Protecting Cancer Patients from COVID-19

World-first trial tests novel immune-booster

July10th,2020
The Ottawa Hospital
Dr. Rebecca Auer (left) is leading a world-first clinical trial of a novel immune-boosting strategy to protect cancer patients from developing severe COVID-19 and other dangerous lung infections.
The Ottawa Hospital

In the race to find new ways to prevent and treat COVID-19, Canadian researchers have launched an innovative clinical trial focused on strengthening the immune system for one of the most vulnerable populations—cancer patients.

The trial involves IMM-101, a preparation of safe, heat-killed bacteria that broadly stimulates the innate, or "first-response," arm of the immune system. The researchers hope that boosting cancer patients' immune systems with IMM-101 will protect them from developing severe COVID-19 and other dangerous lung infections.

Researchers from The Ottawa Hospital came up with the idea for the trial and worked with the Canadian Cancer Trials Group (CCTG) at Queen's University to design and run it in centers across the country. Funding and in-kind support, valued at $2.8 million, is being provided by the Canadian Cancer Society, BioCanRx, the Ontario Institute for Cancer Research, The Ottawa Hospital Foundation, The Ottawa Hospital Academic Medical Organization, ATGen Canada/NKMax, and Immodulon Therapeutics, the manufacturer of IMM-101.

"An effective vaccine that provides specific protection against COVID-19 could take another year or more to develop, test, and implement," says Dr. Rebecca Auer, study lead, surgical oncologist and director of cancer research at The Ottawa Hospital and associate professor at the University of Ottawa. "In the meantime, there is an urgent need to protect people with cancer from severe COVID-19 infection, and we think this immune stimulator, IMM-101, may be able to do this."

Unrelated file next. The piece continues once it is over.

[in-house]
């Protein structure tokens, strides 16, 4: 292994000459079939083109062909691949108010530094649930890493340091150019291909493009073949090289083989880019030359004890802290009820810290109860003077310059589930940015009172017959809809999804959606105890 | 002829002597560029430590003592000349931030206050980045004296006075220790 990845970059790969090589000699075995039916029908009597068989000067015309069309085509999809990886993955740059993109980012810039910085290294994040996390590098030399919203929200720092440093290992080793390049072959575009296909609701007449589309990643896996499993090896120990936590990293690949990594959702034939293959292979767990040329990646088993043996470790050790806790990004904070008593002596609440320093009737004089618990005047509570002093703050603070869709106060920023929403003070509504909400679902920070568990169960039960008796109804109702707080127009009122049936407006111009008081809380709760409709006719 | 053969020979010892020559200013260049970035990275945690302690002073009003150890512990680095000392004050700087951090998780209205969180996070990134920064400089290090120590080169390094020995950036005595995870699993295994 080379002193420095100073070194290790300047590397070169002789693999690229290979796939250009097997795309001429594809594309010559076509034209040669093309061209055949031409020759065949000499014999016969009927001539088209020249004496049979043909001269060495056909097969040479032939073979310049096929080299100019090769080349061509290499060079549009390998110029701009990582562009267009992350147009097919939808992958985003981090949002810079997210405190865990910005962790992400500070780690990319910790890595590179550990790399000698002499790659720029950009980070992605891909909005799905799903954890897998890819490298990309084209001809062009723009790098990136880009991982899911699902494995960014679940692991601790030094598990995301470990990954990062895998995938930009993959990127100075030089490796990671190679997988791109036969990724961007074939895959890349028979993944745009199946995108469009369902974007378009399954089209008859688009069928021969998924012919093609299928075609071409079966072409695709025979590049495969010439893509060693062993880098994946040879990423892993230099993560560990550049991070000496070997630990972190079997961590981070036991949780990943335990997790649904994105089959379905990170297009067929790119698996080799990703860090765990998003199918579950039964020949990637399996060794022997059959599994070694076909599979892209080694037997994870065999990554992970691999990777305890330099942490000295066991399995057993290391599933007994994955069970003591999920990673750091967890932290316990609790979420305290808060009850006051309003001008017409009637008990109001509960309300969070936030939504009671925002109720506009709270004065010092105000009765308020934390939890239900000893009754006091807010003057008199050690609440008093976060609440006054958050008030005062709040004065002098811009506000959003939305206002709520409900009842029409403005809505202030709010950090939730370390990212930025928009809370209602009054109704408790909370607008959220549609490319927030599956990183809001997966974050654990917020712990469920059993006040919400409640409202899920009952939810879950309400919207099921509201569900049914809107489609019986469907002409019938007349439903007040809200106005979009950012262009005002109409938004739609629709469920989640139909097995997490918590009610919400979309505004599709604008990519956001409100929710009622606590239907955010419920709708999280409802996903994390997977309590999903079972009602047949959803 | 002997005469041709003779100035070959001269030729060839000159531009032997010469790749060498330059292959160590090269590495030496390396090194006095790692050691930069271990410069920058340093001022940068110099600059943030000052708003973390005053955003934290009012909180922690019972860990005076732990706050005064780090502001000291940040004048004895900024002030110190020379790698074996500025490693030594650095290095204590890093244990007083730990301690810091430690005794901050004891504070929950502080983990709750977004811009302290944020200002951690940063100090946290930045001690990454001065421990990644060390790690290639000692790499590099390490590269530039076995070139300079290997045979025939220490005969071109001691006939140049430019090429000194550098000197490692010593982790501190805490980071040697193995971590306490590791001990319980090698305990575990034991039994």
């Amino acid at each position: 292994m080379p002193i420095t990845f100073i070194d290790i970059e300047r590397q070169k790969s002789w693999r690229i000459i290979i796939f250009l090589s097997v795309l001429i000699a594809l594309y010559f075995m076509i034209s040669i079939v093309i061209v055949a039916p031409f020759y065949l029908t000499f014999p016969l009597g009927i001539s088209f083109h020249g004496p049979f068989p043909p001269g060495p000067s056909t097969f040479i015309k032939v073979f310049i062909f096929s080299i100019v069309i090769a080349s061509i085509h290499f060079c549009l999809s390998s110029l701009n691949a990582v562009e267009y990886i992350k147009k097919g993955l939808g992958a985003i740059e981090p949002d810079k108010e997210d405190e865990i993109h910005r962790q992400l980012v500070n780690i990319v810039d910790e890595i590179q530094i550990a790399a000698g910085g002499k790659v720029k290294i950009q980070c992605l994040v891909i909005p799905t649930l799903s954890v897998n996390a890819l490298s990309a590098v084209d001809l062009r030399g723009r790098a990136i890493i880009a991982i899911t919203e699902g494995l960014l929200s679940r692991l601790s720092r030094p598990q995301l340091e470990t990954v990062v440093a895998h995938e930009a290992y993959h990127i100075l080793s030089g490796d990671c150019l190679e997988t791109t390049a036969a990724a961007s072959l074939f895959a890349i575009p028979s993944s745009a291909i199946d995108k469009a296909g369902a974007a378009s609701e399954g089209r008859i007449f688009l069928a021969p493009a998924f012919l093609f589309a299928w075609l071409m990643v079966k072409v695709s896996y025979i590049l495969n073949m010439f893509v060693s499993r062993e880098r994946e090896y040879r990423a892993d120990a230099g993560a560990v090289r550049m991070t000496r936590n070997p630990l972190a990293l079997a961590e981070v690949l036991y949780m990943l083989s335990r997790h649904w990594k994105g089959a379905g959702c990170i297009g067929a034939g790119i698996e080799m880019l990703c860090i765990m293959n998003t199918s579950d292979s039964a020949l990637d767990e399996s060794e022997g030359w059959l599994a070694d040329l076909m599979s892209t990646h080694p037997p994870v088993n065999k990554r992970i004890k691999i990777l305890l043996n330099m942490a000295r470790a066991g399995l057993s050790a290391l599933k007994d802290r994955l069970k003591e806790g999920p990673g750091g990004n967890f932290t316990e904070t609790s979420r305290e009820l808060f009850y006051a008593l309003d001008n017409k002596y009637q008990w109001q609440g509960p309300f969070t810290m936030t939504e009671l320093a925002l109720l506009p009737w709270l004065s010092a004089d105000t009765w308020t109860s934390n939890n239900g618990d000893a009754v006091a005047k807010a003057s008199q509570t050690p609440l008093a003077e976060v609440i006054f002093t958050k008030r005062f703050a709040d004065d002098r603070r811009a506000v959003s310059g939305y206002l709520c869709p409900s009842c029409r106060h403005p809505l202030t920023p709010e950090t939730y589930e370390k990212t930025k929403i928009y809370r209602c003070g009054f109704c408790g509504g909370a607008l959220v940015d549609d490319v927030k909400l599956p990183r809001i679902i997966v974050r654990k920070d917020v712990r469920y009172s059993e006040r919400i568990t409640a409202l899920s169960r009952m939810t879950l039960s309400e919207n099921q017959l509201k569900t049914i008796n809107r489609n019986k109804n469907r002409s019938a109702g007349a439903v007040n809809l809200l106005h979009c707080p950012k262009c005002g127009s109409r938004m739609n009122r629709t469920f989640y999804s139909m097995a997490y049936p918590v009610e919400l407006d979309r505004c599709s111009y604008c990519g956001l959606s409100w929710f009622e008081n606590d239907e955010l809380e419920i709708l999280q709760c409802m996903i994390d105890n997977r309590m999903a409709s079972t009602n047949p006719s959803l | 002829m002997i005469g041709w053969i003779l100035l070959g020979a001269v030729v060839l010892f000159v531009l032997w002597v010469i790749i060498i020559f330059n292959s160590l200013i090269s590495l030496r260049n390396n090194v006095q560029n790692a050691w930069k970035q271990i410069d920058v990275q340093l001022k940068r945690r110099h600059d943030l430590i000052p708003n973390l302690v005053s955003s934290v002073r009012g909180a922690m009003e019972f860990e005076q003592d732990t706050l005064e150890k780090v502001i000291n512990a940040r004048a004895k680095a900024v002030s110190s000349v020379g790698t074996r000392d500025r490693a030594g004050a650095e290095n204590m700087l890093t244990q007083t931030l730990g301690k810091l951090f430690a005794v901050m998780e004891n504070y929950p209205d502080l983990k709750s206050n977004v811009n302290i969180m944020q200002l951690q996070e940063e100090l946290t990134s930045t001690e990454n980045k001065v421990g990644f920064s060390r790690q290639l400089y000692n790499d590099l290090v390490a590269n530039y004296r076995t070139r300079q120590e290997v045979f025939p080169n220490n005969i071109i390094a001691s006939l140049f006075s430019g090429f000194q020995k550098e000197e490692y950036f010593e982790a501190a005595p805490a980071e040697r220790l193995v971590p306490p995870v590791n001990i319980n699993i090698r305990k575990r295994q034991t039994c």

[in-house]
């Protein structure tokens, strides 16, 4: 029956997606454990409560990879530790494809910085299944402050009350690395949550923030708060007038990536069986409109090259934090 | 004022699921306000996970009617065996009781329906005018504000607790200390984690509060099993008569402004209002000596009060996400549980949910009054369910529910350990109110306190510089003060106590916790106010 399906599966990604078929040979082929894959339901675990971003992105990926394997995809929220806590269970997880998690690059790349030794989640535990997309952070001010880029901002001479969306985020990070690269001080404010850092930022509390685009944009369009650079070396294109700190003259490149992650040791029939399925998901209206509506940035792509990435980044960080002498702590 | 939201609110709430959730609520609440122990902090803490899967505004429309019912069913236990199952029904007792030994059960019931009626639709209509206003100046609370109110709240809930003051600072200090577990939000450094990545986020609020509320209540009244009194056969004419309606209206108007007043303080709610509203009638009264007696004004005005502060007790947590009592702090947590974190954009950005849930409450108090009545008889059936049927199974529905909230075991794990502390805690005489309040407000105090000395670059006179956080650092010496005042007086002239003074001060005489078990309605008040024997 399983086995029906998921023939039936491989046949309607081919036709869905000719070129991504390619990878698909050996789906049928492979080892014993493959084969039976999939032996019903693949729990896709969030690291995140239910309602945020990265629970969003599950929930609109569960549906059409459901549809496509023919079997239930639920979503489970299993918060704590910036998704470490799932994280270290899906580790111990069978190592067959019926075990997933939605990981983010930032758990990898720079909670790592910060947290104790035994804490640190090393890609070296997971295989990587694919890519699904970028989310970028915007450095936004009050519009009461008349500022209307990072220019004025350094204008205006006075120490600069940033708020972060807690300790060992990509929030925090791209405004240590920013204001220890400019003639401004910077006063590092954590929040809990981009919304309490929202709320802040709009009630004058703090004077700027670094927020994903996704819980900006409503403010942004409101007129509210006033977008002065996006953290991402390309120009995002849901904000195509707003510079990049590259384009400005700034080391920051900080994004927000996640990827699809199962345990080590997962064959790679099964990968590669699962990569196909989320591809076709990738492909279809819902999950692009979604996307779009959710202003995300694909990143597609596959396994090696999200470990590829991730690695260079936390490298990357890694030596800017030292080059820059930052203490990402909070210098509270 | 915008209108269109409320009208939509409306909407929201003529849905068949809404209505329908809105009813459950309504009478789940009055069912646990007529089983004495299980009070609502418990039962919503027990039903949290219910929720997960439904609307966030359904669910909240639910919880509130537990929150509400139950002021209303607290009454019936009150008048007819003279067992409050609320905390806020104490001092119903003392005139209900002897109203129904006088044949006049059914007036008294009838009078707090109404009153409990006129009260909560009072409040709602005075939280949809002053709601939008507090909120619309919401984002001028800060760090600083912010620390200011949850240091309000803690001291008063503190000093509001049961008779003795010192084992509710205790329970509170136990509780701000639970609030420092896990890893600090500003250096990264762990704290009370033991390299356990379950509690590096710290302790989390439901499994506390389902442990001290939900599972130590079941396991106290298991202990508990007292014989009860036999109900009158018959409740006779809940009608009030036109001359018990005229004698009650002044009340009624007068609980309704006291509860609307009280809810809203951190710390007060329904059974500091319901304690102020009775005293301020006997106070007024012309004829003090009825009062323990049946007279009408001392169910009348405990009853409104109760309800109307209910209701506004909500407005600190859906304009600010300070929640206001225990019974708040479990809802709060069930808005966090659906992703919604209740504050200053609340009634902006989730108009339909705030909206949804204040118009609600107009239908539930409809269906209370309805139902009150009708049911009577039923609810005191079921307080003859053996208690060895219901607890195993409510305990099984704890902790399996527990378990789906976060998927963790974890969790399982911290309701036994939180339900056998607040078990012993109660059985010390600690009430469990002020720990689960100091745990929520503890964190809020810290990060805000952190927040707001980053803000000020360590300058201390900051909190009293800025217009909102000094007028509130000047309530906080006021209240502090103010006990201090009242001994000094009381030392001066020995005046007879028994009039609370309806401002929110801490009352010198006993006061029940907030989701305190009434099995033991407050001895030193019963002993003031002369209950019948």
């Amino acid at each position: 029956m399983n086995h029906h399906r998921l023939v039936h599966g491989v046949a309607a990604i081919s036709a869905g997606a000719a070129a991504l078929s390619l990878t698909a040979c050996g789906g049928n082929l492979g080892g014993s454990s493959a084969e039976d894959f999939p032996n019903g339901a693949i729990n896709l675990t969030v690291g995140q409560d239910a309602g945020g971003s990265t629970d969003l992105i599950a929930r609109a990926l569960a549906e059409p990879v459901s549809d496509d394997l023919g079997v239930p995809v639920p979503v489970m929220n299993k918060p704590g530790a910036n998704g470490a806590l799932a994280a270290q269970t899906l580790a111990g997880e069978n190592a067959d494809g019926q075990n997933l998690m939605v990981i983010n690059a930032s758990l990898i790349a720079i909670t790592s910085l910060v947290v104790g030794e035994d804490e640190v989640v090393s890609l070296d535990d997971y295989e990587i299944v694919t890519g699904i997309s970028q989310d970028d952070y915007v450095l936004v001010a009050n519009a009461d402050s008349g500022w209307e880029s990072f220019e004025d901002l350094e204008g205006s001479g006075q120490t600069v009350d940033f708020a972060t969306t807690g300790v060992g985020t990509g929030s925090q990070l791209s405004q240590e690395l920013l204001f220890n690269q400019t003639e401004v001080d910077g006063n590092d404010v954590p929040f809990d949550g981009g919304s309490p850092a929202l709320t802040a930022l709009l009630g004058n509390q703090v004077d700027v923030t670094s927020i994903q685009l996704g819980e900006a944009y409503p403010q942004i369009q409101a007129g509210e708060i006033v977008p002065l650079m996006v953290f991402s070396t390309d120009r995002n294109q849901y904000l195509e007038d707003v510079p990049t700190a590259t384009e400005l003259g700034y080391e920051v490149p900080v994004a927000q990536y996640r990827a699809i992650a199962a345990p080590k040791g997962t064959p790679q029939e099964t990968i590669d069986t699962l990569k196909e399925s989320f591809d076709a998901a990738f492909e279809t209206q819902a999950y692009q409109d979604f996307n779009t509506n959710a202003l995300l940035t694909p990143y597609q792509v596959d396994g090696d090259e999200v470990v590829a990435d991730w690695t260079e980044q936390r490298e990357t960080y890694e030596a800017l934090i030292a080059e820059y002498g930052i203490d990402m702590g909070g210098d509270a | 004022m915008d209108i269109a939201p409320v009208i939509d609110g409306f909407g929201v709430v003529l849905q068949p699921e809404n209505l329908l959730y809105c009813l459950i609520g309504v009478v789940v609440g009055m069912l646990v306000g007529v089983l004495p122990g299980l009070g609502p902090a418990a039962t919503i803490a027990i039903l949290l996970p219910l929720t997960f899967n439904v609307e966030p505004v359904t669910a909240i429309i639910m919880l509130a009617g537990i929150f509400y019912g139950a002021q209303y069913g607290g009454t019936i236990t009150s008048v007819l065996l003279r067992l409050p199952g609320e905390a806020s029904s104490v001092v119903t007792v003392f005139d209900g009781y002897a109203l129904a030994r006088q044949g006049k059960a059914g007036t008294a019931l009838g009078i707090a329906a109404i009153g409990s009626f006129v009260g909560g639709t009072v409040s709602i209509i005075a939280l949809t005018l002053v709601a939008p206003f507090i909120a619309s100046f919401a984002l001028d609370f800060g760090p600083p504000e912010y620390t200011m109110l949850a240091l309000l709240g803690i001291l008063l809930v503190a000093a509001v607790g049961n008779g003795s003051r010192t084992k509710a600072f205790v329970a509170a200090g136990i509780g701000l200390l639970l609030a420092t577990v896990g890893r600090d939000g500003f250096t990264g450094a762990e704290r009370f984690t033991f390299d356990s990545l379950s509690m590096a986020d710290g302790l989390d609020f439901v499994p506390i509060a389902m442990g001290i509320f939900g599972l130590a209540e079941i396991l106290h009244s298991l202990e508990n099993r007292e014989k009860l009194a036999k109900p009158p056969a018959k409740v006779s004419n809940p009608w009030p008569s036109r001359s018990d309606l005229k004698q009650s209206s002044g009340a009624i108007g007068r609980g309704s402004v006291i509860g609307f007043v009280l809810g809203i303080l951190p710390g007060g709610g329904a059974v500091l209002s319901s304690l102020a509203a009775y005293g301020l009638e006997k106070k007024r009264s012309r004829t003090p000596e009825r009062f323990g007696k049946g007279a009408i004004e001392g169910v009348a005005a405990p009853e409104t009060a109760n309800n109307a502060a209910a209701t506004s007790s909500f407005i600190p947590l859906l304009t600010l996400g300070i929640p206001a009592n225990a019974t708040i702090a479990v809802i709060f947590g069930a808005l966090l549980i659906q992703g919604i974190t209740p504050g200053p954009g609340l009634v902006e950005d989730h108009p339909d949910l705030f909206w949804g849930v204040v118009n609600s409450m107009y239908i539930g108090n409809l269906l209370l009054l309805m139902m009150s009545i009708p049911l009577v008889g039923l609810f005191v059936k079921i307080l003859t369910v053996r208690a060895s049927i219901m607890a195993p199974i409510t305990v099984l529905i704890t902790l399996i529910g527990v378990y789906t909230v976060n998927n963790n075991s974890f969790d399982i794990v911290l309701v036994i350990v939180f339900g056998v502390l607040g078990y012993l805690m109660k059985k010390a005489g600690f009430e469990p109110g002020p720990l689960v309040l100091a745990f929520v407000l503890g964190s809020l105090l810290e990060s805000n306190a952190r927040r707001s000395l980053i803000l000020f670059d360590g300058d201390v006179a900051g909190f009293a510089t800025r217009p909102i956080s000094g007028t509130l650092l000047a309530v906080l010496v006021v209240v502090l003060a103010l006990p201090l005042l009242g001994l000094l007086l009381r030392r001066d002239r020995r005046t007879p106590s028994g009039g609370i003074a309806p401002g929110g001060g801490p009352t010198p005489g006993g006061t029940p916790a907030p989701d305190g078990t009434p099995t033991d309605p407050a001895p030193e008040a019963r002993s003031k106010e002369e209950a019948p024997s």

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"We know the immune systems of cancer patients are compromised both by their disease and the treatments they receive placing them at much higher risk of severe complications from COVID-19," says Dr. Chris O'Callaghan, CCTG senior investigator, who will be overseeing this important national trial. "These patients are unable to practice social isolation due to the need to regularly attend hospital to receive critically important cancer treatment."

The trial, called CCTG IC.8, has been approved by Health Canada and is expected to open at cancer centers across Canada this summer. People who are interested in participating should speak with their cancer specialist.

"COVID-19 has led to a quickly changing environment. Just as many businesses and organizations have had to adapt, some cancer researchers are also pivoting their work to address the unique challenges brought on by this pandemic," says Andrea Seale, CEO, Canadian Cancer Society. "Thanks to the quick-thinking and innovation of Drs. Auer and O'Callaghan and with the support of Canadian Cancer Society donors, we are now able to conduct the world's first clinical trial to prevent severe COVID-19 infections in people with cancer and help them live longer, healthier lives." 

- This press release was originally published on The Ottawa Hospital news website